The fastest and most efficient thing you can do to ensure that you keep the things you love and even receive more of them in the future is to say “Thank You”, regularly and often.
Meister Eckhart: “If the only prayer you said in your whole life was, “thank you,” that would suffice.”
So how do you establish a regular practice of Gratefulness? Practice, practice, practice every day, being grateful for the people, places and things that enrich your life. Here are seven very helpful suggestions:
Exercise #1 – Say Grace before each meal
Pause for just a second before you eat a meal or a snack and give thanks for it. Without food and water, there would be no you.
Exercise #2 – Say Thank You as you begin and end each day.
Begin each day with an expression of Gratefulness, simply for life itself. Each morning is a time of renewal. It is t he perfect time to make a personal commitment to get the most enjoyment out of your very precious human life, one day at a time. End each day the same way. Whatever you impress on your conscious mind as you begin traveling into deepening levels of sleep automatically becomes part of your life experience – so make sure you’re thinking only about things you love and nothing else.
Exercise #3 – Say “Please” every time.
Brother David Steindl- Rast, a Benedictine Monk and a Cornell Fellow, who has devoted his whole life to the study of Gratefulness, believes that every prayer we utter, no matter how it is couched, is ultimately a prayer of Gratefulness. Even a prayer of supplication or asking, he says, is ultimately a prayer of gratitude because implicit in every “please” lies the expectation of the opportunity to say “thank you.”.
Exercise #4 – Ring your Bell
There is little doubt that our lives progress better when we develop habits that “ground” us in our faithful expectations. In India, believers often choose the sound of a bell or a chime to help them “find their ground” and “keep their Spiritual balance.”
A simple gratitude ceremony that comes out of Taoism is called the Gassho Ceremony. It can be done anytime, but is especially effective if performed before the work day begins. Simply light a candle, bow your head and assume the Gassho position, which is palms together, fingers and thumbs facing “up” in prayer – (as in the greeting – Namaste) and then silently express gratitude for whatever comes to your mind or heart.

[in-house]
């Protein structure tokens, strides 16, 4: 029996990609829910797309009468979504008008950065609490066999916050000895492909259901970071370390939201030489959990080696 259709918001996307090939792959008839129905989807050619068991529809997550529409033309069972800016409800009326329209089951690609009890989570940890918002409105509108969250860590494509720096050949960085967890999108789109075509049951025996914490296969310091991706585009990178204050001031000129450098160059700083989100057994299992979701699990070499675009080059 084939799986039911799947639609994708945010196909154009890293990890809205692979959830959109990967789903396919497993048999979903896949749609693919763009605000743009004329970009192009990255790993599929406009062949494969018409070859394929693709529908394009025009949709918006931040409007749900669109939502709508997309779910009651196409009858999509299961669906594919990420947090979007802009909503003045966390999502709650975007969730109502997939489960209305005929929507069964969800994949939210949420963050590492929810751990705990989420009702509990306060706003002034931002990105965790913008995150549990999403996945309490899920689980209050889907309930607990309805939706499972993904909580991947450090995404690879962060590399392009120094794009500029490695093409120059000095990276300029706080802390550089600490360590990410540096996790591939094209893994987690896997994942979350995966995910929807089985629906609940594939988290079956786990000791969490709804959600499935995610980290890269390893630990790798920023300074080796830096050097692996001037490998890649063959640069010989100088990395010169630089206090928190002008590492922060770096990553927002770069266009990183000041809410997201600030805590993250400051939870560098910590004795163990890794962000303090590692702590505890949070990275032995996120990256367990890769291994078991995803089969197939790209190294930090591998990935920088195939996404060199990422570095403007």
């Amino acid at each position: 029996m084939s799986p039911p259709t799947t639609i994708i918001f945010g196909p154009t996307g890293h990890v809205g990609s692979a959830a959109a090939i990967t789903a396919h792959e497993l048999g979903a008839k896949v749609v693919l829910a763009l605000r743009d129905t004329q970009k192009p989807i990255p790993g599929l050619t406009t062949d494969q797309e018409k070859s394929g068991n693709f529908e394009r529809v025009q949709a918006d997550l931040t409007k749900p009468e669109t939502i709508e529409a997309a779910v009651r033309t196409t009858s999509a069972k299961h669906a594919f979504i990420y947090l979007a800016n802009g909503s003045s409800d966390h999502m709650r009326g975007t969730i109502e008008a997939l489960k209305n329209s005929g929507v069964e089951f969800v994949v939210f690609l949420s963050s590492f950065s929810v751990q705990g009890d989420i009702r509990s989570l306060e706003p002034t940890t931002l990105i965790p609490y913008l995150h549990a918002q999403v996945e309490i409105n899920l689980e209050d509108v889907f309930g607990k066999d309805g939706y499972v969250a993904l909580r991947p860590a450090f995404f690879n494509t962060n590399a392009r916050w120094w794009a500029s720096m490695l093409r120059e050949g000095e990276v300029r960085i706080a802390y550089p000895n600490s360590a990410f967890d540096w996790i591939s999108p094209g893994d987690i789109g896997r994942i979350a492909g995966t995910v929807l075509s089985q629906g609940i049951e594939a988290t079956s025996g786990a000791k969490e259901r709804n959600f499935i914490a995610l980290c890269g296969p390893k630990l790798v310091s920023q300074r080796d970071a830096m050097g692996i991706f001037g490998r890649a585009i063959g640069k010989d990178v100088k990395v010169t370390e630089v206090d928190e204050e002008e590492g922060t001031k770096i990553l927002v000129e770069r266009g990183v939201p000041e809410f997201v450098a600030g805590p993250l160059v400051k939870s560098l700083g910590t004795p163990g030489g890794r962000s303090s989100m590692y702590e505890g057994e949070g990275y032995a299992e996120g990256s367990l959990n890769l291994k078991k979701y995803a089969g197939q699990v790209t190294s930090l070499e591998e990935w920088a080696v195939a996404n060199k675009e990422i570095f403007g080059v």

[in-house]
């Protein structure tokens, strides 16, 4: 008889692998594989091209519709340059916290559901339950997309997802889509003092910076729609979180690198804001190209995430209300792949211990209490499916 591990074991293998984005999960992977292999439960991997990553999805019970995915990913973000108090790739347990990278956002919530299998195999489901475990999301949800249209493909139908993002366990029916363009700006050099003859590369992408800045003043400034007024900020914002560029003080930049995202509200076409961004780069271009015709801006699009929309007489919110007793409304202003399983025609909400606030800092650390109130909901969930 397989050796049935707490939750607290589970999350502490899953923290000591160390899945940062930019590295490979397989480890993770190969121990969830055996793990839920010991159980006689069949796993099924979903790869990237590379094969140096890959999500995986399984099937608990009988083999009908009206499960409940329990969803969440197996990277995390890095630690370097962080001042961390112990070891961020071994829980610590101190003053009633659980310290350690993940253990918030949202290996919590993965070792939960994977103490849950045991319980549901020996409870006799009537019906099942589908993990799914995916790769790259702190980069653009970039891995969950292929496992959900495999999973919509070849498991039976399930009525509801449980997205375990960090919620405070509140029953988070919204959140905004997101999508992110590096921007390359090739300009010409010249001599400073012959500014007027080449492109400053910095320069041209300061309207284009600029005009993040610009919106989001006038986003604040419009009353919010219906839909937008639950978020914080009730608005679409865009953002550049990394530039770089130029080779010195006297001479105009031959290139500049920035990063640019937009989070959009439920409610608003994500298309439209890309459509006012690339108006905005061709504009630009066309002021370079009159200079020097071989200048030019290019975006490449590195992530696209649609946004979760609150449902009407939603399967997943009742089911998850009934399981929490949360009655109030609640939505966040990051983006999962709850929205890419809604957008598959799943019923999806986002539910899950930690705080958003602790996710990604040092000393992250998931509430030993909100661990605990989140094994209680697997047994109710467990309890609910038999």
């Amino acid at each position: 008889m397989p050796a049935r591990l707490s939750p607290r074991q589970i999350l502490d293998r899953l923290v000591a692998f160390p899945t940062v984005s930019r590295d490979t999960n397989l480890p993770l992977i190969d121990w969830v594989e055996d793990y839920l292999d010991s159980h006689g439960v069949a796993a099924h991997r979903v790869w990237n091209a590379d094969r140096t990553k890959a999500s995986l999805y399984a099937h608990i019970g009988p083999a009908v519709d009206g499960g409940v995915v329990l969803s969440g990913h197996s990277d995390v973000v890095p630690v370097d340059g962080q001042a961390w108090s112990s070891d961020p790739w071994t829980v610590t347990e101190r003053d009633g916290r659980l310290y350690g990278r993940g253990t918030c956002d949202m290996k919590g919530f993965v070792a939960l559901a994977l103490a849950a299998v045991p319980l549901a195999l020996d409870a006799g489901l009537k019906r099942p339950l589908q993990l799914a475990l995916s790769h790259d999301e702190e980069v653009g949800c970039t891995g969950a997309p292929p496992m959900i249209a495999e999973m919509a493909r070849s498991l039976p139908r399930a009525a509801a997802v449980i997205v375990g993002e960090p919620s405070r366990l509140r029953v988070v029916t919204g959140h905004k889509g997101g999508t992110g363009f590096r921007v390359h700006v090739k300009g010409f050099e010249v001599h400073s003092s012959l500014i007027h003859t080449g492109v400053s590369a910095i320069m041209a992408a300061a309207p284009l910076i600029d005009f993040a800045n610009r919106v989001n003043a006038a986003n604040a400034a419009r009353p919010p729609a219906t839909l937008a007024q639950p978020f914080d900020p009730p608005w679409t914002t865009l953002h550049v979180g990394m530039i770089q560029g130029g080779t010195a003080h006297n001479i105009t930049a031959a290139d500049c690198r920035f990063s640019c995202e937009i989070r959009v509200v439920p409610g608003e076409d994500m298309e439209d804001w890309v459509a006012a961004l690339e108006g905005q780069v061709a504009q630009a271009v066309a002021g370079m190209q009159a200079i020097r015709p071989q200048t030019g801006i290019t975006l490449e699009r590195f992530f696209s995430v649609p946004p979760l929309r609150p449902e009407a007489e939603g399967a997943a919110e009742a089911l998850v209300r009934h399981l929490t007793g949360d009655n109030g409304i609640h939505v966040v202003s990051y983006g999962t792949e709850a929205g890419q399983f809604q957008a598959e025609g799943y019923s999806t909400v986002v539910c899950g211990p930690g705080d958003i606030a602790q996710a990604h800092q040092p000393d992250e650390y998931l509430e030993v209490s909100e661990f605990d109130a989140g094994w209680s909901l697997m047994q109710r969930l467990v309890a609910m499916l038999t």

Exercise #5 – Give Yourself a Gratefulness Intervention
A Gratefulness Intervention is especially effective for relieving painful conditions such as high stress, depression or physical or emotional pain. The practice is one of intense concentration on expressing gratitude, in minute detail, for a single object or attribute. A simple, easy to access subject for a Gratefulness Intervention is your hands. Sit in a comfortable chair in soft light and set your timer for five minutes. Then spread your hands out in front of you. Stretch them, clench them, bend each of your fingers, examine your knuckles, your nails, and your thumb and then begin to think of all the reasons you have to be grateful for your hands. Think of ways they work, ways they sooth, ways they help you explore, ways they help you communicate.
Exercise #6 – Focus on what is best about people.
Regularly recognizing and appreciating all the helpful people in your life is a great mood-shifter. For this exercise you need a small notebook that you can carry around with you all day and a pen. As you meet people you like and enjoy – write their name at the top of one page in your notebook and begin writing down good things about them. Keep building your list of good people doing good things and soon those are the only types of people you will have in your life.
Exercise #7 – Be grateful wherever you stand
Whenever you have a free moment, practice being grateful for whatever is right within your sight. If you’re at your desk, for example, start with your computer, your monitor, your printer, your phone, your calendar. However, don’t just say thank you for each person or object within your sight. Stop and think about how valuable that person or object is to you. What would be different about your life without them? As you move from place to place; from the office, to the car, to the dinner table, to bed at night, practice being grateful where you stand.
As an added bonus, being Grateful causes you to feel happier. Prosperity Guru Louise Hay’s favorite expression is: “I’ve discovered I can’t be grateful and unhappy at the same time.” No one can.
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